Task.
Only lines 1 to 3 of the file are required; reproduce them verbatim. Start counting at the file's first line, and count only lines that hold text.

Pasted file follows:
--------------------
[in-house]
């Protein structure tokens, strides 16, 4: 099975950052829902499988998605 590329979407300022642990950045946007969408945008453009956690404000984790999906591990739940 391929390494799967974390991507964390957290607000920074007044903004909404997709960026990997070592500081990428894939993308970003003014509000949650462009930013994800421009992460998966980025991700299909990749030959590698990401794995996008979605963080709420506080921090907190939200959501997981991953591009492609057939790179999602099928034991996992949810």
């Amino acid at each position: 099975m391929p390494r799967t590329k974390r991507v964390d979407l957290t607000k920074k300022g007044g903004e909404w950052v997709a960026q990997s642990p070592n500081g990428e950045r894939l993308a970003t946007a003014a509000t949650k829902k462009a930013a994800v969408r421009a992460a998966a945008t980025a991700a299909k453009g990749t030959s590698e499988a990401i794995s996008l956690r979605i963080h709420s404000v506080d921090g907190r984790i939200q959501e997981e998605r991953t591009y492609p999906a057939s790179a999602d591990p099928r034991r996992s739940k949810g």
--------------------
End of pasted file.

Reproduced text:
[in-house]
């Protein structure tokens, strides 16, 4: 099975950052829902499988998605 590329979407300022642990950045946007969408945008453009956690404000984790999906591990739940 391929390494799967974390991507964390957290607000920074007044903004909404997709960026990997070592500081990428894939993308970003003014509000949650462009930013994800421009992460998966980025991700299909990749030959590698990401794995996008979605963080709420506080921090907190939200959501997981991953591009492609057939790179999602099928034991996992949810």
């Amino acid at each position: 099975m391929p390494r799967t590329k974390r991507v964390d979407l957290t607000k920074k300022g007044g903004e909404w950052v997709a960026q990997s642990p070592n500081g990428e950045r894939l993308a970003t946007a003014a509000t949650k829902k462009a930013a994800v969408r421009a992460a998966a945008t980025a991700a299909k453009g990749t030959s590698e499988a990401i794995s996008l956690r979605i963080h709420s404000v506080d921090g907190r984790i939200q959501e997981e998605r991953t591009y492609p999906a057939s790179a999602d591990p099928r034991r996992s739940k949810g």